Plotting. (I know, that’s a big one.) Character, voice, setting, theme – almost everything – comes easier to me than plot. I often suffer from Murky Middle Syndrome, questioning how I get from the beginning to the end of a story without losing sight of the main character’s goal, motivations, and obstacles, or wondering how I can build the tension organically, raising the stakes without becoming repetitive and formulaic.
Quite often, in my early drafts, I forget to invite the reader on the emotional journey with the main character, which means the pay-off isn’t enough at the end. Once I became aware of this weakness, I studied mentor texts and will be presenting my findings at a workshop during the NJ-SCBWI conference this coming June: “Picture Book Beat Sheet: How Strategies from Save the Cat Can Strengthen Your Manuscript.”
What is the easiest?
After attending Jane Yolen’s Picture Book Boot Camp and reading Elizabeth Gilbert’s BIG MAGIC, I realize the most important thing for me to remember is to write for myself, to write for my own purposes and pleasure. When I set out to write a story because I find it enjoyable and entertaining, that joy is much more likely to reach readers.
As Gilbert says, “Do whatever brings you to life, then. Follow your own fascinations, obsessions, and compulsions. Trust them. Create whatever causes a revolution in your heart. The rest will take care of itself.” When I forget writing picture books should be fun for me, overcoming that becomes the hardest part.
What advice would you give to aspiring authors?
In addition to writing for myself, I also think it’s important to write for that one perfect reader. In THIS IS THE STORY OF A HAPPY MARRIAGE, Ann Patchett talks about the winter she spent at the Fine Arts Work Center in Provincetown. During those seven months she not only learned how to write a novel she also found her perfect reader: Elizabeth McCracken. Elizabeth was “a true reader, someone who didn’t automatically love everything [Ann] did, someone whose criticism and praise were always thoughtful and consistent. She knew when to be tough and when to be encouraging.”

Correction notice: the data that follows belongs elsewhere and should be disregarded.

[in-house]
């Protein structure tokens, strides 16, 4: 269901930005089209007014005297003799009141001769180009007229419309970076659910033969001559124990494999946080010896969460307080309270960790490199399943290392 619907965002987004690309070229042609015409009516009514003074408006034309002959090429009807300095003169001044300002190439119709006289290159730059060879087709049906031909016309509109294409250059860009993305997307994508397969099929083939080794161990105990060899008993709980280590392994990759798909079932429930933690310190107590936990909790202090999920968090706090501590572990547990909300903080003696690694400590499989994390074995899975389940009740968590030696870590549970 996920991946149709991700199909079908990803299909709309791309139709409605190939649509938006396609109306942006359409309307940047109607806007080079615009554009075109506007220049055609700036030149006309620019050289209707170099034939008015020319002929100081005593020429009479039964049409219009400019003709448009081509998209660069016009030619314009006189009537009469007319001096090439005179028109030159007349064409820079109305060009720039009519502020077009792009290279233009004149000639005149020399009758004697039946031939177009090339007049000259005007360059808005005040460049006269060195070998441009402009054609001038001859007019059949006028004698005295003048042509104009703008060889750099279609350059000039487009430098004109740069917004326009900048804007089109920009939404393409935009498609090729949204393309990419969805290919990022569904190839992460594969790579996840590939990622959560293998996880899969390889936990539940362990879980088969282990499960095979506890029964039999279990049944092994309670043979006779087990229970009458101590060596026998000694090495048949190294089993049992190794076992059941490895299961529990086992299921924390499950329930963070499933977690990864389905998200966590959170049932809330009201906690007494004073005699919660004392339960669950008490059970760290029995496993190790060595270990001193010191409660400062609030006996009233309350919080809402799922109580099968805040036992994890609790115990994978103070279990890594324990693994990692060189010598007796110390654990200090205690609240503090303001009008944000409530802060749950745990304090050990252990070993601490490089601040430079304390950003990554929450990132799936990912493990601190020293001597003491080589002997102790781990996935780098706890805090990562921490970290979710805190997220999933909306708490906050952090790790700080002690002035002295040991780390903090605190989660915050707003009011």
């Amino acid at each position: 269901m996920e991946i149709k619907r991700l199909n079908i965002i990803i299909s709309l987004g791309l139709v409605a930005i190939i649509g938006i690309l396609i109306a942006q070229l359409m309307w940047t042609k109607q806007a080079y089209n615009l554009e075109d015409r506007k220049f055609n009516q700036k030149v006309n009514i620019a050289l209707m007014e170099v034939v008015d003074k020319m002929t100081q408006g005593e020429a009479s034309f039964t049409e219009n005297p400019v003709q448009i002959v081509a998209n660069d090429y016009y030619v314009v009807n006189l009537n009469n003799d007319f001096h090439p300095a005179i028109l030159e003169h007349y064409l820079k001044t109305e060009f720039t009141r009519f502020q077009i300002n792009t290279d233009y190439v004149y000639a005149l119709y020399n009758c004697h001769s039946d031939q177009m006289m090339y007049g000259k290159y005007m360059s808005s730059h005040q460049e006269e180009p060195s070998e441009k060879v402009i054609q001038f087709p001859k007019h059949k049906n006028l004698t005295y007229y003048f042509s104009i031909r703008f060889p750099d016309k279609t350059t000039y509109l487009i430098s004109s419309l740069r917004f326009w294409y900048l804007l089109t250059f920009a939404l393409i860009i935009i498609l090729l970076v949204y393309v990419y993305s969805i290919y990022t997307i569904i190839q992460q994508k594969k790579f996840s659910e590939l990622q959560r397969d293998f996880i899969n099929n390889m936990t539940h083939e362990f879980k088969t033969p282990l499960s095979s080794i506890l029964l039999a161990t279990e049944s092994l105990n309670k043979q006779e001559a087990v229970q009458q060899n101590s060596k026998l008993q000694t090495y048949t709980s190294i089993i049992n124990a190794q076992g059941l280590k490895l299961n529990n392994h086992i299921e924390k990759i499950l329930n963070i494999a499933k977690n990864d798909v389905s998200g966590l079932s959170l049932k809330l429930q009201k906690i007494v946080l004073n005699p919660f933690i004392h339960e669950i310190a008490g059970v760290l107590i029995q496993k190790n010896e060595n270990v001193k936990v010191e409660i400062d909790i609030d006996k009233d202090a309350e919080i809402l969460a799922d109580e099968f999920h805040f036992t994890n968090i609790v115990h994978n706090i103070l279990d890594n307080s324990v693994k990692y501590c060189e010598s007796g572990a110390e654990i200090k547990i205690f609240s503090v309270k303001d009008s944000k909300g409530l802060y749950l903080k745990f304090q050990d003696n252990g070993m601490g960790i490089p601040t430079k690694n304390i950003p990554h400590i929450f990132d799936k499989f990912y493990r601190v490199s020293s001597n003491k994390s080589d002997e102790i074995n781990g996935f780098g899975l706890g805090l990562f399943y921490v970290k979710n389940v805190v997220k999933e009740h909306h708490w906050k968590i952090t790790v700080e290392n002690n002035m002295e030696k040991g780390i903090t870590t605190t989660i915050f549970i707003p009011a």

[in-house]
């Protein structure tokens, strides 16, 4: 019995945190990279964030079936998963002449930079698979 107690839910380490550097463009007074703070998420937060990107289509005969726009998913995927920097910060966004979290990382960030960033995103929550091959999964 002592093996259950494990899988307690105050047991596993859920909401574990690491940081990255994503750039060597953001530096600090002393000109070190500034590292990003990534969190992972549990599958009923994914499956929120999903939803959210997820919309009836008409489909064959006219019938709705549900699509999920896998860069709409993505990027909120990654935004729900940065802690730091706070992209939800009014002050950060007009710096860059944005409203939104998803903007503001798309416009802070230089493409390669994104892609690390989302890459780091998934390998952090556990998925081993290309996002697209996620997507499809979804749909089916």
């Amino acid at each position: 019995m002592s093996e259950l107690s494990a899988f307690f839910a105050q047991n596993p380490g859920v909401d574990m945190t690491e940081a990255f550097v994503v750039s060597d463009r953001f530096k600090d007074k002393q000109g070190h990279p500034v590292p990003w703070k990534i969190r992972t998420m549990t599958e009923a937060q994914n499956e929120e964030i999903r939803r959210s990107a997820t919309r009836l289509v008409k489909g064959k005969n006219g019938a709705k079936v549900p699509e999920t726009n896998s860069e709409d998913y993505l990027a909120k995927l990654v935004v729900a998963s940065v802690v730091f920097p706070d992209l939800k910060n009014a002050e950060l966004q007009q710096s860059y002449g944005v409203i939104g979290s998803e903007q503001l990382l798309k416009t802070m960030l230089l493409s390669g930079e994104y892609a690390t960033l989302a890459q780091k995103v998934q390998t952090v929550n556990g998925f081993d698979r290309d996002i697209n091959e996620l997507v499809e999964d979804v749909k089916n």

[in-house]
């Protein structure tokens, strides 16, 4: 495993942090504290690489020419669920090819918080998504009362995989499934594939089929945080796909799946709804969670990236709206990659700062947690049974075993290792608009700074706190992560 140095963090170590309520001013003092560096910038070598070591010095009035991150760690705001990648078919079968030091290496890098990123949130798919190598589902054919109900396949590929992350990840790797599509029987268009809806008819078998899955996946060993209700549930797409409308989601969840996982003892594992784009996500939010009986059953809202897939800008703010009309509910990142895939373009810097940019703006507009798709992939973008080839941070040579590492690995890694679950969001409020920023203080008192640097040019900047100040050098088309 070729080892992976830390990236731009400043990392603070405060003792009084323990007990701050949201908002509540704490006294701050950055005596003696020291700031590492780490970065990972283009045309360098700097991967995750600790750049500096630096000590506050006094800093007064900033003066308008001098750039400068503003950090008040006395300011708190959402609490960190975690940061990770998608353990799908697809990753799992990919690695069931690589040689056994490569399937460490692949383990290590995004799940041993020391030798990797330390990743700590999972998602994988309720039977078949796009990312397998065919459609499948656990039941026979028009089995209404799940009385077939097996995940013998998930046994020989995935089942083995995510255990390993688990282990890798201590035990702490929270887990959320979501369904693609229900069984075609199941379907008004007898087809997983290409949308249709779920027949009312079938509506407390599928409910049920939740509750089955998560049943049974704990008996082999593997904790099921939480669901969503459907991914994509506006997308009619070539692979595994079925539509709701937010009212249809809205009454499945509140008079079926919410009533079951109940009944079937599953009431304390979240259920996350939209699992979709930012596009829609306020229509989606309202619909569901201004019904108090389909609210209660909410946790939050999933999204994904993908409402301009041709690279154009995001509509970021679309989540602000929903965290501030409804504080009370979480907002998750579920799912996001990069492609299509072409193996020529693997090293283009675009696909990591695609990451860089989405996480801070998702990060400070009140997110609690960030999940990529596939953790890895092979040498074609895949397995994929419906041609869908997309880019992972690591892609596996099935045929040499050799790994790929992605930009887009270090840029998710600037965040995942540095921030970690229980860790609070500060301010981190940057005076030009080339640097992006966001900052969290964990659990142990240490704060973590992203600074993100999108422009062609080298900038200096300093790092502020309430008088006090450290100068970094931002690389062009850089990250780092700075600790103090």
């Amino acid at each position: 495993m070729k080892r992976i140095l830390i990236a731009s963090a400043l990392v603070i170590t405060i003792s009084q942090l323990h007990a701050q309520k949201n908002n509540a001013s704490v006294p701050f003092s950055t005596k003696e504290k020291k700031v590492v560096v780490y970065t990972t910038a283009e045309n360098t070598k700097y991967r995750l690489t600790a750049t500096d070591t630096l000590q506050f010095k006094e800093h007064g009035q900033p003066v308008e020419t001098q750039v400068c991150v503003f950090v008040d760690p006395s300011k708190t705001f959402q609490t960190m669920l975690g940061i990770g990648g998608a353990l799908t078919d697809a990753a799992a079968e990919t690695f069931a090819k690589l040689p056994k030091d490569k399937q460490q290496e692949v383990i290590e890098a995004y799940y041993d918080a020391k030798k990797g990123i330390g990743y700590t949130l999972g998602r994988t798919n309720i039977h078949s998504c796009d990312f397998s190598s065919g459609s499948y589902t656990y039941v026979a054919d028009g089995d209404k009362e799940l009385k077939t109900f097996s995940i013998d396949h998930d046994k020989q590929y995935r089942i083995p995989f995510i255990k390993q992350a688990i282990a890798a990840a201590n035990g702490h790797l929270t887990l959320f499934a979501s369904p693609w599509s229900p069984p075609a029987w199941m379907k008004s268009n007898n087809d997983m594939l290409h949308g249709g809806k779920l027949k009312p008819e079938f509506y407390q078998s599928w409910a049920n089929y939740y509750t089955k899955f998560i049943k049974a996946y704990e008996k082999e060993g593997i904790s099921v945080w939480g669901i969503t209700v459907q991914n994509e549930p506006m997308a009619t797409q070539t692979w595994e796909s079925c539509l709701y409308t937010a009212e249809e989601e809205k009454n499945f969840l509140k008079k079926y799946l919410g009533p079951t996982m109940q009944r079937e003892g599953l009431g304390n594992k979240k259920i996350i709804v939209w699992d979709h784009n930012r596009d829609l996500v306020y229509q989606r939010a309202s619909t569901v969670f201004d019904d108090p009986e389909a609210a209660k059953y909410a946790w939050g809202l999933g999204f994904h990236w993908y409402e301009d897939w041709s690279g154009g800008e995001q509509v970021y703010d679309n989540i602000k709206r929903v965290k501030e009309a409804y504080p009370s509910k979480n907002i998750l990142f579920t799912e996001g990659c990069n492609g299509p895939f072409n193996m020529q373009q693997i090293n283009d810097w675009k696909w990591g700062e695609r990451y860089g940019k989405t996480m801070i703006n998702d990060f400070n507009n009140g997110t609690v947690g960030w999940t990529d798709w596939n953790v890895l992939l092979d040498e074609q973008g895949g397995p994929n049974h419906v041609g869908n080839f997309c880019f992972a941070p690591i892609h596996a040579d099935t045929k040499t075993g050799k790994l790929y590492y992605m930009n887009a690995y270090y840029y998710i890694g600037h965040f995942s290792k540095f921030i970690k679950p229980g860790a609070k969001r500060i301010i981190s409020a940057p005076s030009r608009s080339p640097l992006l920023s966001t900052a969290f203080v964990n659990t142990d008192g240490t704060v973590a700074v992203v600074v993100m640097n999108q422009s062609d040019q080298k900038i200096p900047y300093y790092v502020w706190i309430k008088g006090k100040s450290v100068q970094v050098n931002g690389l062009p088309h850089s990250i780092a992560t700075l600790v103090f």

For me, my perfect readers are my critique partners and former co-workers, Megan and Kristie. They get my nerdy English-teacher humor, they get my writing, and they help me make it better. So find your perfect reader, and always write with them in mind. Chances are if that perfect reader enjoys your story, others will too.
What is one thing most people don't know about you?
When I was in elementary school, I caught a piglet in a pig scramble (turns out capturing a piglet isn’t difficult, but coercing him into a burlap bag is). We took him home, and my older sister named him Hamlet. (I think she also suggested the name Rob Lowe, but Hamlet won.) Hamlet loved peanut butter sandwiches and to have me scratch his back with a rake. To this day I still don’t eat pig products.
Where can people find you online?
I have an author website, I’m part of Picture the Books, a group of writers and illustrators with picture books debuting in 2017, and I’m on Twitter as well.
Heather Preusser graduated from Williams College and earned an M.F.A. in creative writing from the University of Southern Maine’s Stonecoast program. In her debut picture book, A SYMPHONY OF COWBELLS (Sleeping Bear Press, March 2017), a Swiss dairy cow loses her bell and disrupts the harmony of the herd. When not writing, Heather teaches high school English, bikes the European countryside, and attempts to learn ridiculously long German words. She and her husband reside in Colorado.